Regent Seven Seas Explorer transatlantic

By Philip Shart
This item appears on page 26 of the January 2020 issue.
This is subscriber only post.
Get one year of online-only access — only $15!
Below is a sample of the article.
Please login or subscribe to ITN to read the entire post.

On a transatlantic cruise aboard the Seven Seas Explorer, I sailed from Miami to Lisbon, Portugal, stopping at a few islands along the way, March 25-April 8, 2019. Including business-class airfare (Lisbon-Miami via London), trip insurance, shore tours and tips, the price of my trip, traveling as a single with Regent Seven Seas Cruises (Miami, FL; 844/205-8890, www.rssc.com), was $12,398.

The ship sailed from Miami and after two days at sea arrived at Bermuda, where we spent two days. The first day, I took the shore tour of the main island. We had to battle gale-force winds to get to the buses. Public-transport buses are what were used, so people in wheelchairs were not able to take this tour.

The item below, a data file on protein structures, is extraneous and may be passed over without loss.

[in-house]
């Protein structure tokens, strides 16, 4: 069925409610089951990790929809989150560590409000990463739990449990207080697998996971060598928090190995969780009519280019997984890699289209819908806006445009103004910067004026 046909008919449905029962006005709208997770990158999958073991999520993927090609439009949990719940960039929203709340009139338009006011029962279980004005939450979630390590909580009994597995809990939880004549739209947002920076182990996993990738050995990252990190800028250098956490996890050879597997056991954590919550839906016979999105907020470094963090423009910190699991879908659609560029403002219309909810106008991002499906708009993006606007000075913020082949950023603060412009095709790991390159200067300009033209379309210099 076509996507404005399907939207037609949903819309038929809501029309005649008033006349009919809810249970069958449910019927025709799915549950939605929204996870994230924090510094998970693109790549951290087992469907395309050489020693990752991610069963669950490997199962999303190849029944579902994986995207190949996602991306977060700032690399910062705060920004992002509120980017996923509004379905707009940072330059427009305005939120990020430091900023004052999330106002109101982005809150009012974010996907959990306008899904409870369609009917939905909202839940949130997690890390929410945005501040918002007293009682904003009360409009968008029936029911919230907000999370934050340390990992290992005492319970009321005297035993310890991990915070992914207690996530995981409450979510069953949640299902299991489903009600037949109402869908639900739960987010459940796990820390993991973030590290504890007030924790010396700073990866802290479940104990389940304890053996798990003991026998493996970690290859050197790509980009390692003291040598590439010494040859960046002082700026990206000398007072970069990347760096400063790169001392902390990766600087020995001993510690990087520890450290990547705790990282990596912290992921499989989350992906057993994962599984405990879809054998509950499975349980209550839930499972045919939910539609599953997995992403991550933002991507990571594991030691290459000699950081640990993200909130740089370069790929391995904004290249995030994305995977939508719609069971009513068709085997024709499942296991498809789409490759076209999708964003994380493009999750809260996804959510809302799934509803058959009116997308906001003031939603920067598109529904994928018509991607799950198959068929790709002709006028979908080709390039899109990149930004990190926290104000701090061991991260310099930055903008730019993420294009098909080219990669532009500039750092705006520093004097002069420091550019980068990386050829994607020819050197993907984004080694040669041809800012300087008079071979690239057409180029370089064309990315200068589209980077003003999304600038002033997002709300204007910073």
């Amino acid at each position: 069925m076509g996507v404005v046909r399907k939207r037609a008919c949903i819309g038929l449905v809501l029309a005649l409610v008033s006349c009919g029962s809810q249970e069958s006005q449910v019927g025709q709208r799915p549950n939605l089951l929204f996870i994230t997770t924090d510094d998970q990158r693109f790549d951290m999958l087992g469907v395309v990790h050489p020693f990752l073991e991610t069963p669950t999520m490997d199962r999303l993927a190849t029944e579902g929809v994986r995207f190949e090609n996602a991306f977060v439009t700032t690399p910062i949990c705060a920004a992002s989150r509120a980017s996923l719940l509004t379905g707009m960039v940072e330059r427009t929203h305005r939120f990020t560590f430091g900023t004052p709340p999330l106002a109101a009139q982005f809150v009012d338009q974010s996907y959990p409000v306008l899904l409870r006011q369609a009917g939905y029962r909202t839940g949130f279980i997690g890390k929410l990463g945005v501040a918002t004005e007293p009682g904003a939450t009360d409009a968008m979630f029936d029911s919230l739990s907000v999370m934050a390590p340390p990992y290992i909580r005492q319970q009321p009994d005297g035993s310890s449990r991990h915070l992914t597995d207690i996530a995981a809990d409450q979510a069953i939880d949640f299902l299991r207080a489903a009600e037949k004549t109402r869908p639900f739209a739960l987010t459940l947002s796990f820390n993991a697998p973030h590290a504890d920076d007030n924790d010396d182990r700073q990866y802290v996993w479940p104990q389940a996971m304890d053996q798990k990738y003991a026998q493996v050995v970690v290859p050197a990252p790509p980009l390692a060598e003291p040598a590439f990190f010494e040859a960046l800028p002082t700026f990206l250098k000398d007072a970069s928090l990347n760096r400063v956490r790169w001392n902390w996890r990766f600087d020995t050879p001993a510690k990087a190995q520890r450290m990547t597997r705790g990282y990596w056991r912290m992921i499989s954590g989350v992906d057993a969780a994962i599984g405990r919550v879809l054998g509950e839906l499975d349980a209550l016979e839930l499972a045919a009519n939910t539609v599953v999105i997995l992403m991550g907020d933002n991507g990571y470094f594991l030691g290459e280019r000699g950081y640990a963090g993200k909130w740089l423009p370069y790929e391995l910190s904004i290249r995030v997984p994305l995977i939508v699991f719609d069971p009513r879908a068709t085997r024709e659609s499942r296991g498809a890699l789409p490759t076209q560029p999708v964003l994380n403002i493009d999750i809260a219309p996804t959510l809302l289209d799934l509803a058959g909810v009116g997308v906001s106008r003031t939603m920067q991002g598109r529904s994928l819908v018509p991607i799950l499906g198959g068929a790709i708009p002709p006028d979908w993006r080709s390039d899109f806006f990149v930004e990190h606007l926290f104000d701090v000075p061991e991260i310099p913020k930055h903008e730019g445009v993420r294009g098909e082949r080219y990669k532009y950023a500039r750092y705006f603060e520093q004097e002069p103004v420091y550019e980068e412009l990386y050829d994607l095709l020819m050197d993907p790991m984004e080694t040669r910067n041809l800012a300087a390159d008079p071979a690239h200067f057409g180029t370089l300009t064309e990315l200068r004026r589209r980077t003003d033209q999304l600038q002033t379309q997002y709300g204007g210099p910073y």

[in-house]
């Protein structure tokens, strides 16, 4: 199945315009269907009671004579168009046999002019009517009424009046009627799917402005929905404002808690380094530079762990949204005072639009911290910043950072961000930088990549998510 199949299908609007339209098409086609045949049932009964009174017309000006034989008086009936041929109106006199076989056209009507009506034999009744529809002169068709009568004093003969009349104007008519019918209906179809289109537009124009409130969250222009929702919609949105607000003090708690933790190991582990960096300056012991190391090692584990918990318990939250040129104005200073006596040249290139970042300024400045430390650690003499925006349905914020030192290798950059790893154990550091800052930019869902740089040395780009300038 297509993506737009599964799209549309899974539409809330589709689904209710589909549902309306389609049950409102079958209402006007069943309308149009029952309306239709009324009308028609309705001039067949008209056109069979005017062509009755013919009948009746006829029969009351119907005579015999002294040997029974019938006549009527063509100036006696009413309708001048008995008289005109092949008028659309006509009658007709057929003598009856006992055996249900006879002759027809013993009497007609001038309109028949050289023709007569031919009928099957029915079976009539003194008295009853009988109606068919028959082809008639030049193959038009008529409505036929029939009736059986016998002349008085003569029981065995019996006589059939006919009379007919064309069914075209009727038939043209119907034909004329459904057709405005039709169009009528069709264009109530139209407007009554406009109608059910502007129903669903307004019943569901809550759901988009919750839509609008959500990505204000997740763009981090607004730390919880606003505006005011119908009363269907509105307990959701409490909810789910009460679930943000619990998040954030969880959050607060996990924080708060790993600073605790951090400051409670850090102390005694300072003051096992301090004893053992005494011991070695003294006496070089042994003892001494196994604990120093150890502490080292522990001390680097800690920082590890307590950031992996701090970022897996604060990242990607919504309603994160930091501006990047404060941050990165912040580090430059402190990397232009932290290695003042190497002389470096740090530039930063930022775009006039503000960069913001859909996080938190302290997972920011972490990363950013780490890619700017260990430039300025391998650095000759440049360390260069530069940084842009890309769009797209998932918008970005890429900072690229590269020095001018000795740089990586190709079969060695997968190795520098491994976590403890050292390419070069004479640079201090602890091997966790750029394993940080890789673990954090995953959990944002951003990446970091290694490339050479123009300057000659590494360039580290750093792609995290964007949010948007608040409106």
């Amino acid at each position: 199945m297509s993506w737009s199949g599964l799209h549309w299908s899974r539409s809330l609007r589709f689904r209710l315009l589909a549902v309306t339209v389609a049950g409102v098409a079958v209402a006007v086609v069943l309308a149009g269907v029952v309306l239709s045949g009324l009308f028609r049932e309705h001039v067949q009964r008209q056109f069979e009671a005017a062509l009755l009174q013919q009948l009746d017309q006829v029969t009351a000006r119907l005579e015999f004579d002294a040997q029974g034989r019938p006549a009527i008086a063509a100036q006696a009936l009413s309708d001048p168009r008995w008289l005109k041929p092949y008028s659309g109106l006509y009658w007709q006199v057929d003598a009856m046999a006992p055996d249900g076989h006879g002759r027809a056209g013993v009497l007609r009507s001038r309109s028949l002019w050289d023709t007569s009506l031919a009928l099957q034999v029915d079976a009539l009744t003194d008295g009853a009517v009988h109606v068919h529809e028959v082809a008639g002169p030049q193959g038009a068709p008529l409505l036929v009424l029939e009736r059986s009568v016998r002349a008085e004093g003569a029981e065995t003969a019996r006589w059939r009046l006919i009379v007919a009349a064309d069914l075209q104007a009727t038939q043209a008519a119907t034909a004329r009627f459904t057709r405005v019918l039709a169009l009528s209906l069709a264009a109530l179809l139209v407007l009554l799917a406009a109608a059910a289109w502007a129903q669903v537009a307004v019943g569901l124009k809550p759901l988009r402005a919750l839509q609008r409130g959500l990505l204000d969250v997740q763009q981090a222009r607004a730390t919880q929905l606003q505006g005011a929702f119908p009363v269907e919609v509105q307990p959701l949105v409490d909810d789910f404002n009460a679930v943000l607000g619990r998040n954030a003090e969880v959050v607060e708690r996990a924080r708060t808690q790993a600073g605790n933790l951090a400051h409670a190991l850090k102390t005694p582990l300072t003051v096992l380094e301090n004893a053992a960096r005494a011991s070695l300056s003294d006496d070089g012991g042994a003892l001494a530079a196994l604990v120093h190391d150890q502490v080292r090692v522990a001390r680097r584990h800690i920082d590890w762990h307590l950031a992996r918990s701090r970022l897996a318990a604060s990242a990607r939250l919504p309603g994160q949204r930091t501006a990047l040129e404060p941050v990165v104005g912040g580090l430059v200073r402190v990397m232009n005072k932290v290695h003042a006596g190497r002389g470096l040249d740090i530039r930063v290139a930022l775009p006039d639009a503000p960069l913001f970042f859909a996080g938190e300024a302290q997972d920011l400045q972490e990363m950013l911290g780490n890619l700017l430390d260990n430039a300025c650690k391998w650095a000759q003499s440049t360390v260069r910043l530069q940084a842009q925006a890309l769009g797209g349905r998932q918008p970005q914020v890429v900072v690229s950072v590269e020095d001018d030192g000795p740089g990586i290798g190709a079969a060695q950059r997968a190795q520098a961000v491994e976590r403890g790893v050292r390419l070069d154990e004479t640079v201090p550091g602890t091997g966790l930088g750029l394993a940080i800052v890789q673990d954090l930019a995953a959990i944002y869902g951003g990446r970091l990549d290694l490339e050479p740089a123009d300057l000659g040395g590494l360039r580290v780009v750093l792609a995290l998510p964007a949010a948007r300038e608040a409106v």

We saw the famous pink sands at John Smith’s Bay Beach, drove over the Somerset Bridge (smallest working drawbridge in the world) and saw Gibbs Hill Lighthouse, the world’s oldest cast-iron lighthouse. 

Because of the high winds, local entertainers were not able to come on board to perform that evening. The winds continued through the next day, along with strong pelting rain. All tours were canceled.

The next four days were sea days. Because of strong winds and heavy seas, the balconies were of no use. However, the ship provided us with two activities that I had never experienced on any of the 60 cruises I’d previously taken.

Rarely does one get to know the people in the neighboring cabins unless they arrive at their doors at the same time. Well, the Block Party solved this.

We were told to each come out of our cabins at 6 p.m. with an empty glass in hand. As we stood in the companionway meeting our neighbors, stewards circulated with wine and hors d’oeuvres. The captain and some of his officers also toured the decks.

For the second mixer, the atrium was turned into a “country fair.” All departments set up booths with free games, and the winners received tickets that could be exchanged for small souvenirs.